It was one year ago that the Memphis City Council passed the non-discrimination ordinance, which would protect city workers from discriminatory action based on sexual identity and orientation.
The Tennessee Equality Project was at the forefront of grass-roots lobbying and organizing to get the public involved with holding their city council members accountable along with several other organizations — including the Shelby County Democratic Party.
The night that the ordinance passed, there was an amazing feeling in the air. Memphis had demonstrated the gumption to stand up and fight for equality, and there was a realization of progress being made.
That same evening, the Shelby County Democratic Party was hosting a presidential-debate watch party where several of the folks who worked to pass the ordinance joined in celebration. The feeling was electric. The SCDP had finally joined with advocates for equality and won.
What a difference a year makes. I was in attendance at the recent roast of former Mayor Willie Herenton, an event hosted by the SCDP. While overall it was a very successful event, toward the end of the evening the emcee, TV's Judge Joe Brown, went off on a rant that sounded as if he had gotten confused and thought he was addressing a Tea Party rally.
Brown's homophobic and sexist comments were simply too much to take, and I, along with several others, decided to leave. I was stunned that this person thought it was okay to tell young women to "keep their legs shut" at the knees and for the LGBT community to stay in the closet. He even insulted President Obama, accusing him of not having created a single job.
I did not understand. After all, the money raised that evening went to the Democratic Party, the same organization that had come out in support of marriage equality and hosted several women's events the previous year. What was going on?!
The SCDP per se did not issue Brown's comments, and I believe most people who are involved with that organization do want to make Memphis a better place. However, allowing for such vitriol at an event honoring our former mayor and raising funds for the party's 2014 cycle should be addressed.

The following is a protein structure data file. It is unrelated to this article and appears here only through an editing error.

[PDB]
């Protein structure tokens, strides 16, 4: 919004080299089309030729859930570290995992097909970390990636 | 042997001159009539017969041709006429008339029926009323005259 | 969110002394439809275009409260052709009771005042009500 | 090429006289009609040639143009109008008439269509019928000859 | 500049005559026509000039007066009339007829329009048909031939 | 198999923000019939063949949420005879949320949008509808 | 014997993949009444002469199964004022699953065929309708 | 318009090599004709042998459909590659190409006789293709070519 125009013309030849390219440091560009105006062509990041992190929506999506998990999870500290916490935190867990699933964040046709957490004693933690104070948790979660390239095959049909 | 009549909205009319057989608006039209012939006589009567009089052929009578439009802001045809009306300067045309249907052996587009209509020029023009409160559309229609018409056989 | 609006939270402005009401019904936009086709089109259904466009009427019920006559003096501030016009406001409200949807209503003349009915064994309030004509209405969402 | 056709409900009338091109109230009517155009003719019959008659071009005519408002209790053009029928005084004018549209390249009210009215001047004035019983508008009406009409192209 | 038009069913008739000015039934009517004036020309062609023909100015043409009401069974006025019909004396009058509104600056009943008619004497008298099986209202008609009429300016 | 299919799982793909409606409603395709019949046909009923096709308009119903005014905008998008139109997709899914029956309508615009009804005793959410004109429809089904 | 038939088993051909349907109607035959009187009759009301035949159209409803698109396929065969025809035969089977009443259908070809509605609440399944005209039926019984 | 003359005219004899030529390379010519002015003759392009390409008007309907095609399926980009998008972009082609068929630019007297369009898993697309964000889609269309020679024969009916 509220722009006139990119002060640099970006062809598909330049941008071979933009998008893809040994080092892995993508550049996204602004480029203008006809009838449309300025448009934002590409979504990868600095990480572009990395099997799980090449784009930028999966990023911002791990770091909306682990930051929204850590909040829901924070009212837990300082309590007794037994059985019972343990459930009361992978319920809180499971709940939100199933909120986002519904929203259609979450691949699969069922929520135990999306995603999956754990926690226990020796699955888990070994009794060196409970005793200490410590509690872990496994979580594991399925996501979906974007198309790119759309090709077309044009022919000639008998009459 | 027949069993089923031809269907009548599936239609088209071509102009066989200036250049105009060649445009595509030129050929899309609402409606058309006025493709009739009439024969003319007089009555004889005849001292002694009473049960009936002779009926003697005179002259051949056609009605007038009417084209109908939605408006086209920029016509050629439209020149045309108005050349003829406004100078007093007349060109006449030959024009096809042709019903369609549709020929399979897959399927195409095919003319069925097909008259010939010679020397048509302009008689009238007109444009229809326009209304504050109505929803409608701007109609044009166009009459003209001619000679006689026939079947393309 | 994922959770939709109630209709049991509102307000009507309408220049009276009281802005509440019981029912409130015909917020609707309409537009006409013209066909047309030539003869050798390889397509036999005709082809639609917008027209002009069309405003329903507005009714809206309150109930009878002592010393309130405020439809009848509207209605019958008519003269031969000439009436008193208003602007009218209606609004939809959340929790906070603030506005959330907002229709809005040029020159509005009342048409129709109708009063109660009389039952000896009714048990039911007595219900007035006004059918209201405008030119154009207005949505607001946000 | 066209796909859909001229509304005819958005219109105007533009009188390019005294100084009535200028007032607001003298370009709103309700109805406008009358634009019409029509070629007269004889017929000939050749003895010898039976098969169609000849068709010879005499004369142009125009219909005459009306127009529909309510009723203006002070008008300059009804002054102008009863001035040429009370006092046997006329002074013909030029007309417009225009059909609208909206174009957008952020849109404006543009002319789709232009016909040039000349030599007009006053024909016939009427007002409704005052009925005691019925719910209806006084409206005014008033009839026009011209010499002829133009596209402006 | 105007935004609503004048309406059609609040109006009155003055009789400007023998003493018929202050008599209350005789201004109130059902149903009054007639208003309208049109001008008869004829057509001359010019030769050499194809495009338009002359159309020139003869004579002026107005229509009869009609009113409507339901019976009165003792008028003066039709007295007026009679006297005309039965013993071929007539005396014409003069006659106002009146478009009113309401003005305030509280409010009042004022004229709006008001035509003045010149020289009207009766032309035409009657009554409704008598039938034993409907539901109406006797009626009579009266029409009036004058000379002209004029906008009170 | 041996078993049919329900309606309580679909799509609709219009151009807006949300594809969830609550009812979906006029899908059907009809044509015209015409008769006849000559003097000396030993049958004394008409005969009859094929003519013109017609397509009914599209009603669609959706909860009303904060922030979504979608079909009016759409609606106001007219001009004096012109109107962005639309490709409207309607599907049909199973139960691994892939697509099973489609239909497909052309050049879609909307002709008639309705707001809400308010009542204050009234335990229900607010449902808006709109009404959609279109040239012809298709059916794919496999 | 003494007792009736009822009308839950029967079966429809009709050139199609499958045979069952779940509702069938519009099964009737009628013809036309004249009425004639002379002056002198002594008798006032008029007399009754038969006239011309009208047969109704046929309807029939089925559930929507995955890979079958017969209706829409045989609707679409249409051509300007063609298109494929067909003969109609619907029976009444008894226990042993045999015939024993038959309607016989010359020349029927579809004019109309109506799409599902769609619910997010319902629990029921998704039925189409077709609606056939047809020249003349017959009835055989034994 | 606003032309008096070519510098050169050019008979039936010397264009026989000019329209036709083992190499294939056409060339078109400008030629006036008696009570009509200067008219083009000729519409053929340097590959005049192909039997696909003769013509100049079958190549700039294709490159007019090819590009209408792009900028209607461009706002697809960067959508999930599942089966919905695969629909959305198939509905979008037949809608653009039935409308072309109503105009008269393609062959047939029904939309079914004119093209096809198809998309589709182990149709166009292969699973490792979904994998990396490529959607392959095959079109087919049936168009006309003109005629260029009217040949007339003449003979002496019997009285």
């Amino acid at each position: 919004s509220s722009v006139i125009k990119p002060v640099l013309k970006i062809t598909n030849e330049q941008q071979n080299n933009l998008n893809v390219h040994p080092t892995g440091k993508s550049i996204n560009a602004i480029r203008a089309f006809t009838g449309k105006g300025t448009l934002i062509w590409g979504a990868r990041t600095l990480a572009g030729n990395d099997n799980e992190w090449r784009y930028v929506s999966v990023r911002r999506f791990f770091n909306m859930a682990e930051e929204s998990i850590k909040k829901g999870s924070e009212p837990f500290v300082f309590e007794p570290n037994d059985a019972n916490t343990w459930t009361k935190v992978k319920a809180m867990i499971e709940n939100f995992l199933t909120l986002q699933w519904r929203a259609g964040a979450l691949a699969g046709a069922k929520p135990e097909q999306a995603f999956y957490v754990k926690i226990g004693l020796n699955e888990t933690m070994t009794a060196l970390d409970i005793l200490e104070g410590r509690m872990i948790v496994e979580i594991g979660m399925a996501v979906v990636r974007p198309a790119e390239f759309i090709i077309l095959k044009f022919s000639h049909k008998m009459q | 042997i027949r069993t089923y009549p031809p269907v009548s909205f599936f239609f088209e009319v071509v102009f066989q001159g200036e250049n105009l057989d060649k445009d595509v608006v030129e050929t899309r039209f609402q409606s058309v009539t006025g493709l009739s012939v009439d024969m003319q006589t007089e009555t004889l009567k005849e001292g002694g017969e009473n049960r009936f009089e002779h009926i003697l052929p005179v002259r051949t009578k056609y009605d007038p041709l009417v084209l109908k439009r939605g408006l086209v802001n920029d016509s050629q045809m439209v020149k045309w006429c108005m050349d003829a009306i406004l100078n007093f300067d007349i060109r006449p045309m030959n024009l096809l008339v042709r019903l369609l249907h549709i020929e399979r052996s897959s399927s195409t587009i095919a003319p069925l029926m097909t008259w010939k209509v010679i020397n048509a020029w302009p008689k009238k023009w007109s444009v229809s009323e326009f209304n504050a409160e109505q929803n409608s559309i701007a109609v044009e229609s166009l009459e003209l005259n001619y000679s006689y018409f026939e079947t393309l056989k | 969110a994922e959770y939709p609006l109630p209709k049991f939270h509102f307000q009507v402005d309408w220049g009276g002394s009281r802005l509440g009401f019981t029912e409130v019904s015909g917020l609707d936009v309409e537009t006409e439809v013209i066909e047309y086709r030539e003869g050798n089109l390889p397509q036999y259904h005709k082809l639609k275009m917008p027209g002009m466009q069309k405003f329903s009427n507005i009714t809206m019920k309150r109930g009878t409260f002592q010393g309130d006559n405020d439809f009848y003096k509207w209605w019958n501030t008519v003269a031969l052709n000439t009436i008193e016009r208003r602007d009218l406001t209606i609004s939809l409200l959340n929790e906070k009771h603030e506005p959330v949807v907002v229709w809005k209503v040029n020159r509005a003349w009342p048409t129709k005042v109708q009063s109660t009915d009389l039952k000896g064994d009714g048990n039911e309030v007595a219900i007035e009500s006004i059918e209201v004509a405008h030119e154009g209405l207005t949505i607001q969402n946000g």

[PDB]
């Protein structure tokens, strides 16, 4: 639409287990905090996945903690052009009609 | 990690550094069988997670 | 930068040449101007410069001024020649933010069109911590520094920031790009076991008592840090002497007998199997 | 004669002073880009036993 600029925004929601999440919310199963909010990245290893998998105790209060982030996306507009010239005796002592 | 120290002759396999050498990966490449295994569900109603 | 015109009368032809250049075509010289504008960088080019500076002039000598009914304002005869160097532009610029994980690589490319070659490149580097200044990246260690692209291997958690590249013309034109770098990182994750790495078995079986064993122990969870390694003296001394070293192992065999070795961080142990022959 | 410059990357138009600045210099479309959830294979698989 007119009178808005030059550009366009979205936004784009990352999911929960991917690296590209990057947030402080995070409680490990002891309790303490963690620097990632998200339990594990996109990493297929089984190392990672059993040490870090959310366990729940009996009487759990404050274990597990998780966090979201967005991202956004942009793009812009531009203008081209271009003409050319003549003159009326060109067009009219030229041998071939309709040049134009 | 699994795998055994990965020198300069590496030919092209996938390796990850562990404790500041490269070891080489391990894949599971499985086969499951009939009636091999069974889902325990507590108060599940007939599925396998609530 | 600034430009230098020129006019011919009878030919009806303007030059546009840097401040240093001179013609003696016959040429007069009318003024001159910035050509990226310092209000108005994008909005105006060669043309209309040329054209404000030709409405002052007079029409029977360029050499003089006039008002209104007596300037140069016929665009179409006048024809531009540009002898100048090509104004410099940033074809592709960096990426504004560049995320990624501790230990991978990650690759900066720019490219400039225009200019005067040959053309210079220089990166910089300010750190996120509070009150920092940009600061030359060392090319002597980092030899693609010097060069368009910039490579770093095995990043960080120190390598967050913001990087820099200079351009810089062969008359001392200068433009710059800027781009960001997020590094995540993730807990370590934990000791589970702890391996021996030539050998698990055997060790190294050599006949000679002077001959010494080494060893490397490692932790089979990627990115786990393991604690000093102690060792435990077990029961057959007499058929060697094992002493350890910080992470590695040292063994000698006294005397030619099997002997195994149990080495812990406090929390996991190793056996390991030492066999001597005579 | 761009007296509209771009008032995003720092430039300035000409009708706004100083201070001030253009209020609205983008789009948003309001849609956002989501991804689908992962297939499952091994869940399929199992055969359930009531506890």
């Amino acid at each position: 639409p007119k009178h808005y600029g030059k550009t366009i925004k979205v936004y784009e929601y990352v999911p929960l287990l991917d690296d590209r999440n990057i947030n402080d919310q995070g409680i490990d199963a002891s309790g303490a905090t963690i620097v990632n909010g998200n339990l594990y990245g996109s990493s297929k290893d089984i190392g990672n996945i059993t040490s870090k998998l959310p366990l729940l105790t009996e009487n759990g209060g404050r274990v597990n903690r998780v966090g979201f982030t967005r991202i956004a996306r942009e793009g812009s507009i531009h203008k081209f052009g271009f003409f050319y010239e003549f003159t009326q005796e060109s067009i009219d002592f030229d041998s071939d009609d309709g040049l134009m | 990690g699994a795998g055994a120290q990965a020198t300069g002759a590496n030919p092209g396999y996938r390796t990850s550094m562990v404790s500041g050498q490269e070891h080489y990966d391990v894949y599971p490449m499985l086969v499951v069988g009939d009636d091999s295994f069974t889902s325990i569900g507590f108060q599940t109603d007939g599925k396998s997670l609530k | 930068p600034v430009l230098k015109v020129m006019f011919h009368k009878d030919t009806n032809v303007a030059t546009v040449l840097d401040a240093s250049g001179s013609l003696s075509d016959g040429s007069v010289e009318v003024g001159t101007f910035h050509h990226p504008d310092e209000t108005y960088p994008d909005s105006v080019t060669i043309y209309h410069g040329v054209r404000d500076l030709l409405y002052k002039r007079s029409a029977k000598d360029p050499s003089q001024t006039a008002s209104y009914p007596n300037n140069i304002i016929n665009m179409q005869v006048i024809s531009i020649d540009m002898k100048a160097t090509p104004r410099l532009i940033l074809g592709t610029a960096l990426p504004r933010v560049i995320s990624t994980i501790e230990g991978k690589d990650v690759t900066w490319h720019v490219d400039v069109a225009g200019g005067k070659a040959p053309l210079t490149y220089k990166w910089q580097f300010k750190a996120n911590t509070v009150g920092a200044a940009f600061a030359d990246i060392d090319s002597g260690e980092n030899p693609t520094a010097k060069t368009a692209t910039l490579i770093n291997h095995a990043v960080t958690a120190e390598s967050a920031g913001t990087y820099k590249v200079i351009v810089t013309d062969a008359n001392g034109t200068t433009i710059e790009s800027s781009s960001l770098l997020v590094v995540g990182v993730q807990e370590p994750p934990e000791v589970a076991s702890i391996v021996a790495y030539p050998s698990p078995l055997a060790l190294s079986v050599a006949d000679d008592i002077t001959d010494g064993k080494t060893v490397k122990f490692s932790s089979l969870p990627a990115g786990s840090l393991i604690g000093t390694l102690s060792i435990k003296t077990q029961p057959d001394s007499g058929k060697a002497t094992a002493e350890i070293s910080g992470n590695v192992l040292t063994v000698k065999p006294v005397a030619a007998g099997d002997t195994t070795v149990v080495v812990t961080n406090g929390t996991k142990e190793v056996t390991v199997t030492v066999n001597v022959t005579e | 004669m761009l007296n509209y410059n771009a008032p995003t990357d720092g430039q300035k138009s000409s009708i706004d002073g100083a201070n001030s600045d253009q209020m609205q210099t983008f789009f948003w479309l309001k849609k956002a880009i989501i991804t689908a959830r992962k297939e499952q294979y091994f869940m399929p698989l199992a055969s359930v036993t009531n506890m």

There are many people out there looking to get involved, and the progressive organization the SCDP has traditionally been in the past is inclusive. To bring more people into the party, we need to be tearing down the walls of discrimination, not adding cement to the wall of bigotry and hate.
In honor of the one-year anniversary of the passage of the nondiscrimination ordinance, I ask that the SCDP come out and stand up for those who have been discriminated against because of their gender, sexual identity, and orientation.
I say, come out and help fight for true equality and tell our great city that Brown's remarks do not represent the views of the organization. The Democratic Party is the party of inclusion, and it is time that it stops being just a statement and becomes reality.
Election year 2014 is shaping up to be a difficult cycle in Shelby County for Democrats. It is true that there are more registered voters that identify themselves as Democrats, but the truth is that getting people out to vote on a local level takes a strategic field plan, good fund-raising, and the ability to build a strong organization of volunteers.
Building a coalition of people who are committed to fighting for issues and dedicated to political action is important — and necessary in order to win elections.
Capturing the excitement from winning such an important issue and working together in order to accomplish a victory should have catapulted progressives to feel more welcome in local Democratic politics, but, the truth is, it has not.
If the Shelby County Democratic Party continues to remain silent about the remarks made by a man whose politics are seemingly more aligned with Michele Bachmann than with Michelle Obama, then maybe it is time for progressives to start recruiting their own candidates and saying "good-bye" to the old-school patriarchal system that has left out young people, women, LGBT, and those who support their causes.
Liz Rincon is an activist and consultant, whose agency, Liz Rincon and Associates, focuses on accomplishing progressive goals.